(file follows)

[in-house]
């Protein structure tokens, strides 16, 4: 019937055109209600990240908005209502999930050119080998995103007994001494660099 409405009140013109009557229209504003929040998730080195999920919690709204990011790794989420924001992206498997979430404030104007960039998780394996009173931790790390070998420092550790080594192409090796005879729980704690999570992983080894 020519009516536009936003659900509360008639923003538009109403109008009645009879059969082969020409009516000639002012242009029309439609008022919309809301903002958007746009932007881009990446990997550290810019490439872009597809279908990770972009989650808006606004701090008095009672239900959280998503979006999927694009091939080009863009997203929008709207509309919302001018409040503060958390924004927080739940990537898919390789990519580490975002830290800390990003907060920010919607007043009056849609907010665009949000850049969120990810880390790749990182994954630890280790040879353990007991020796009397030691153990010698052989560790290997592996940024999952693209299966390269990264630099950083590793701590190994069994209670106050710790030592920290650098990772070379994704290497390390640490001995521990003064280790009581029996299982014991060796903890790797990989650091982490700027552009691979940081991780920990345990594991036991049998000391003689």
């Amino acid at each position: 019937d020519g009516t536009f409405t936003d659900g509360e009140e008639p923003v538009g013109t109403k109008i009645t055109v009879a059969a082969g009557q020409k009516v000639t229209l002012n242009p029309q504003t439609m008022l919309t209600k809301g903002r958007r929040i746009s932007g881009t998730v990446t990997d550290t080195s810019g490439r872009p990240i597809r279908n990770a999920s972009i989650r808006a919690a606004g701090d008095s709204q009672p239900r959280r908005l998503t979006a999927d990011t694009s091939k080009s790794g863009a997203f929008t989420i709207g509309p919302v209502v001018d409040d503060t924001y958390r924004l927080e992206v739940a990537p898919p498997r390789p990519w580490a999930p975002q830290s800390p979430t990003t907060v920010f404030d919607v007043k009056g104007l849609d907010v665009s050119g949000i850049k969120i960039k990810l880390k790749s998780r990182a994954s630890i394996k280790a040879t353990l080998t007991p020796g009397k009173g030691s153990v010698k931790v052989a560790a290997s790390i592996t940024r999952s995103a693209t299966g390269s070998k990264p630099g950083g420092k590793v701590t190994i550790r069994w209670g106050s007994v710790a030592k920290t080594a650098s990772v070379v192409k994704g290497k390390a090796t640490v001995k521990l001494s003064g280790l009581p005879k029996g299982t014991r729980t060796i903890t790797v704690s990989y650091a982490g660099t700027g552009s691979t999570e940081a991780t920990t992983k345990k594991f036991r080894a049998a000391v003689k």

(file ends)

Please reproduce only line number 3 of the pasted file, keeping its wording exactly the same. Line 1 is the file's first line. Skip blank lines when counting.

């Amino acid at each position: 019937d020519g009516t536009f409405t936003d659900g509360e009140e008639p923003v538009g013109t109403k109008i009645t055109v009879a059969a082969g009557q020409k009516v000639t229209l002012n242009p029309q504003t439609m008022l919309t209600k809301g903002r958007r929040i746009s932007g881009t998730v990446t990997d550290t080195s810019g490439r872009p990240i597809r279908n990770a999920s972009i989650r808006a919690a606004g701090d008095s709204q009672p239900r959280r908005l998503t979006a999927d990011t694009s091939k080009s790794g863009a997203f929008t989420i709207g509309p919302v209502v001018d409040d503060t924001y958390r924004l927080e992206v739940a990537p898919p498997r390789p990519w580490a999930p975002q830290s800390p979430t990003t907060v920010f404030d919607v007043k009056g104007l849609d907010v665009s050119g949000i850049k969120i960039k990810l880390k790749s998780r990182a994954s630890i394996k280790a040879t353990l080998t007991p020796g009397k009173g030691s153990v010698k931790v052989a560790a290997s790390i592996t940024r999952s995103a693209t299966g390269s070998k990264p630099g950083g420092k590793v701590t190994i550790r069994w209670g106050s007994v710790a030592k920290t080594a650098s990772v070379v192409k994704g290497k390390a090796t640490v001995k521990l001494s003064g280790l009581p005879k029996g299982t014991r729980t060796i903890t790797v704690s990989y650091a982490g660099t700027g552009s691979t999570e940081a991780t920990t992983k345990k594991f036991r080894a049998a000391v003689k």